Is there anything you see in person that you feel like you couldn’t see on tape?

Buchanan: Absolutely. There are lots of things. When you watch a guy live you get a better feel for his size. Watching on tape it can sometimes be deceiving how big a kid is relative to the other guys on the floor. You can see him interact with his teammates, his coaches. You can see how he warms up. Is he the first kid out on the floor warming up before a game? After the game, how does he react to a win or a loss? And there’s lost of things that are very, very important to evaluating a player that you can’t pick up watching TV or a film.

Would it be possible to describe a player generally without stating his name or what team he’s on?

Buchanan: If I did that, I think that would kind of tip our hand. I’d prefer not to answer that one.

How are you guys getting around over there?

Buchanan: We’ve flown a little bit. Kevin actually lost his bag. We’re waiting on his bag still. He brought two bags. He’s got one bag with some clothes in it but his main bag is still trying to catch up to him.

We’ve been flying, we’ve been in taxis. We’re actually in a rental car right now. Tom is driving the rental car. We’re doing a little bit of everything. Jason Filippi takes a lot of trains around Europe. Some of these spots it’s easier to get around by train.

How are you getting by language-wise?

Buchanan: It’s obviously a barrier, some places more than others. Jason speaks a little of a lot of different languages, enough to get us by. Kevin played over here so knows a little bit. Tom and Mike and I have all been over here before so we know some of the basics that you need to know. But it’s hard to go somewhere were you don’t find people who know at least a little bit of English. It’s not as much of a barrier as you might think it is.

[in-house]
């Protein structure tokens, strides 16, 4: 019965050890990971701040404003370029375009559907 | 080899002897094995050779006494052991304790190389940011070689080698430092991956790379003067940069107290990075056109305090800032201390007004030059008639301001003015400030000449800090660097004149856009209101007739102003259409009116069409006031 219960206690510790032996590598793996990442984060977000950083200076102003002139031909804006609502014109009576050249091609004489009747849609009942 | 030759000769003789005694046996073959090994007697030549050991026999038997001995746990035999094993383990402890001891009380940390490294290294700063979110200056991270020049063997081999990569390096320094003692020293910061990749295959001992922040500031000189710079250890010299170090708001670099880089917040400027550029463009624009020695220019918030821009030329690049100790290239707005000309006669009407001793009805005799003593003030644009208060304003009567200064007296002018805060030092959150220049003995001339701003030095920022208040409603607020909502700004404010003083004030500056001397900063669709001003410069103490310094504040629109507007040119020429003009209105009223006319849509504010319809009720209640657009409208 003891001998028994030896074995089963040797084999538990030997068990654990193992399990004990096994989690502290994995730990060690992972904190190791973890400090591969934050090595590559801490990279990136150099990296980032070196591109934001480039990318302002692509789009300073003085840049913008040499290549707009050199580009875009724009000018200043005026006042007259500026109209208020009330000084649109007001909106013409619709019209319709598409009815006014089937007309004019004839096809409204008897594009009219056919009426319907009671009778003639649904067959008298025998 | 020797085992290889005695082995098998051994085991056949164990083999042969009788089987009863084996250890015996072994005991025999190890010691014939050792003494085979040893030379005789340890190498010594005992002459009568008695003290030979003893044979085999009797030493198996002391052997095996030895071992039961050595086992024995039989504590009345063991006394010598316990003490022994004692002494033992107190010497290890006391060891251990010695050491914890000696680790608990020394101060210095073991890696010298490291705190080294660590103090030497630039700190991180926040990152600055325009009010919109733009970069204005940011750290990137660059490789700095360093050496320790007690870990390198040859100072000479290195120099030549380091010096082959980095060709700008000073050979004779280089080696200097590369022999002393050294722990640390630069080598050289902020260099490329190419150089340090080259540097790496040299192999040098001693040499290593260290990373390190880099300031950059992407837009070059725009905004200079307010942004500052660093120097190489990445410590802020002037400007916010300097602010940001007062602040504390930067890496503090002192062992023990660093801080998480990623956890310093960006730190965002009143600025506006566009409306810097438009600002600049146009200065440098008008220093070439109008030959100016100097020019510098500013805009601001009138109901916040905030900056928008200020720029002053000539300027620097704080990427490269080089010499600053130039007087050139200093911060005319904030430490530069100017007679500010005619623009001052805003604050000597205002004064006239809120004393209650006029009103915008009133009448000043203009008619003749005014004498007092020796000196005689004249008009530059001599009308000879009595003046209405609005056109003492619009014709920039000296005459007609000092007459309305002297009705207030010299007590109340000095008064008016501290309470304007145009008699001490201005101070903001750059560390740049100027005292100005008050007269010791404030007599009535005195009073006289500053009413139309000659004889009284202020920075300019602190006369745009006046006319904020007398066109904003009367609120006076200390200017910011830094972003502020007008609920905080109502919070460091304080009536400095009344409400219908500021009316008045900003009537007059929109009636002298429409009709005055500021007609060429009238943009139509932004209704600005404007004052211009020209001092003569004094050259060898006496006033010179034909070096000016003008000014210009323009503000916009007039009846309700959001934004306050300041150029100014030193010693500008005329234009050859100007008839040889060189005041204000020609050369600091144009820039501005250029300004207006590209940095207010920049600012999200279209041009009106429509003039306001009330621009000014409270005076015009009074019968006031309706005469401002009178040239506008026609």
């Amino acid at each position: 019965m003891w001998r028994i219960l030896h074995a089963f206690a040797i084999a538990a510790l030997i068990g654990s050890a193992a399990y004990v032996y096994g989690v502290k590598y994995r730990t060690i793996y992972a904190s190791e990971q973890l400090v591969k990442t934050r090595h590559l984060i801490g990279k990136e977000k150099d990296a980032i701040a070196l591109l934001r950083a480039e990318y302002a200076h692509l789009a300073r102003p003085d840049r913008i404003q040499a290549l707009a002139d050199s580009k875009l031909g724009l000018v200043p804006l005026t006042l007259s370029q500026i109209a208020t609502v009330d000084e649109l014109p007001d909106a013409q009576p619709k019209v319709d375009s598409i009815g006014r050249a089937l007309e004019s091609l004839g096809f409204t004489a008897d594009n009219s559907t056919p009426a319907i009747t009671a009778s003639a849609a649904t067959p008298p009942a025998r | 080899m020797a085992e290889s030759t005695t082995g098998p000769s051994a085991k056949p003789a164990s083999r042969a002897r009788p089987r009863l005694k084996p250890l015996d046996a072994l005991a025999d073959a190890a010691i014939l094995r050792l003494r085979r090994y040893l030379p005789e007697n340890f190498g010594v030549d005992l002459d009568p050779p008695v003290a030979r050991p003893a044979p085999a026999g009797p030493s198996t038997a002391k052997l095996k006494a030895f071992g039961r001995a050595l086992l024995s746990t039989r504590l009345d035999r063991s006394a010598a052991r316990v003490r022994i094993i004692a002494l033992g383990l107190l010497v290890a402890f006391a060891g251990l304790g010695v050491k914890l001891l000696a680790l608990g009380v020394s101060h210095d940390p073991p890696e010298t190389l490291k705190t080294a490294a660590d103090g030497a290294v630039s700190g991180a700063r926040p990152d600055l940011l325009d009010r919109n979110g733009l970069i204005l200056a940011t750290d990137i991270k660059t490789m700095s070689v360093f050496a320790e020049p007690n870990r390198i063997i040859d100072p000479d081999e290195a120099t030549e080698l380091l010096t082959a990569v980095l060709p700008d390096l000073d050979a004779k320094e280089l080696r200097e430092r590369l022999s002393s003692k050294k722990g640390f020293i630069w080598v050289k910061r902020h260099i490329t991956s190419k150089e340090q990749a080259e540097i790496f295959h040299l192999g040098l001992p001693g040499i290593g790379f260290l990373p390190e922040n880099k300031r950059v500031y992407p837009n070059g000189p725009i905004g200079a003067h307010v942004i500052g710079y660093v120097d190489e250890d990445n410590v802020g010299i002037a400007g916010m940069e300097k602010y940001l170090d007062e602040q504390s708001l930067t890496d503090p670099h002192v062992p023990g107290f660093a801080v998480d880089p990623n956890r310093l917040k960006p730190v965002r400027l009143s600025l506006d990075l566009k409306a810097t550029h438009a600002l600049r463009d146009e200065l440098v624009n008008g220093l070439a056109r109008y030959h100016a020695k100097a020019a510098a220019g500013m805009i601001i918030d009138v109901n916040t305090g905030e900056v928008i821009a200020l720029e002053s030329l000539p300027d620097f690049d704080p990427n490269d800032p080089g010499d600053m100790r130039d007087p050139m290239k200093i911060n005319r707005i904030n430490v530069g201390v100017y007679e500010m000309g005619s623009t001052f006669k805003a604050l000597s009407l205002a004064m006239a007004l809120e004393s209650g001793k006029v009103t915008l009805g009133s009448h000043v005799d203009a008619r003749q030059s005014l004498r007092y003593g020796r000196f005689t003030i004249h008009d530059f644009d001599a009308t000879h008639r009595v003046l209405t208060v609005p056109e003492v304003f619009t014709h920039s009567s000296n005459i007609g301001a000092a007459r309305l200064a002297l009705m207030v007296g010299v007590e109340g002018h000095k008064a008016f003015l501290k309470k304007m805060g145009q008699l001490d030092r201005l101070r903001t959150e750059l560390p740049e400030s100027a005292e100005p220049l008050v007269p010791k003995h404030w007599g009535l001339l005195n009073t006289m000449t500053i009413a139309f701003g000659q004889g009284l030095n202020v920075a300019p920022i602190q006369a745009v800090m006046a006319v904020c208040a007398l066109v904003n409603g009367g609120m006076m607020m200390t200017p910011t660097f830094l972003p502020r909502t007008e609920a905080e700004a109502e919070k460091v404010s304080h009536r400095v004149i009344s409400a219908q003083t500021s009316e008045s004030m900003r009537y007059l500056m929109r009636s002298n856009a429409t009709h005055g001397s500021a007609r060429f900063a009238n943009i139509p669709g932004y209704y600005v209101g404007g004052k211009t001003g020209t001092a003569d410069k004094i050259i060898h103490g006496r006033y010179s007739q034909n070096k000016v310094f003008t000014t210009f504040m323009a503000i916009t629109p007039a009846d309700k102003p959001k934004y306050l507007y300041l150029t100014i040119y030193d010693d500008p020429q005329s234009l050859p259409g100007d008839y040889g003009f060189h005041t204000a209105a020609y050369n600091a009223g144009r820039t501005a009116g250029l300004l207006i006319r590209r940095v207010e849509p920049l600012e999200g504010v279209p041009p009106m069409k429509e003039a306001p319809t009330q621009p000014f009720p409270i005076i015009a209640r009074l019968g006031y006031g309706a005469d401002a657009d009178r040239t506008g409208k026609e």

Are you guys having any fun or is it all business all the time?

Buchanan: We’re always talking basketball. When were going to watch basketball and around each other it’s always fun. We have fun together because we have good chemistry amongst us. We go to dinner at night but we’re not out partying or anything like that. We have good company around each other and we’re always talking about the team. Right now we’re kind of in draft mode so we’re talking a lot about the draft.

Nate McMillan finishes ninth in Coach of the Year voting

If the Blazers could have kept the mojo that they had during the 13-game winning streak rolling throughout the rest of the season, Nate McMillan would have been a near unanimous choice for the Red Auerbach trophy. But evidently finishing at 41-41 despite being the third-youngest team in NBA history in the most difficult conference in NBA history is only good enough for three third place votes in the Coach of the Year voting.

No one (except for the 55 people who didn't give him their first place vote) would argue with Bryon Scott being named COY. Taking that team from 39-43 last year to 56-26 this year is a stupendous feat for any coach (though having a healthy CP3 and Peja didn't hurt). Going from out of the playoffs to a legit championship contender in one year, with no substantive roster changes, is commendable.

However, I am surprised at how few votes Coach McMillan received. It's hard to argue with Doc Rivers (though seriously, I could coach that team to 50 wins), Rick Adelman or Maurice Cheeks and Jerry Sloan being above McMillan in the voting, but it gets a bit shady after that.

Phil Jackson? Did he convince the Grizzlies to give away Pau Gasol for next to nothing? Kobe may be a pain sometimes, but inflated ego or not, he's still the best player in the game. Was Jackson's performance from the high chair on the sidelines really that impressive this season? I think not.

Eddie Jordan did a commendable job with the Wizards without Gilbert Arenas, but they only won two more games than the Blazers, in the East, with Antwan Jamison and Caron Butler.

Stan Van Gundy I can live with. They're only going as far as Dwight Howard takes them, but Van Gundy has done a fine job integrating Rashard Lewis into the system. 52 wins is hard to argue with.

The COY race might have been as contentious as the MVP voting this season. So many great accomplishments, but I thought for sure Nate McMillan would finish further up the list.

Monday, April 28, 2008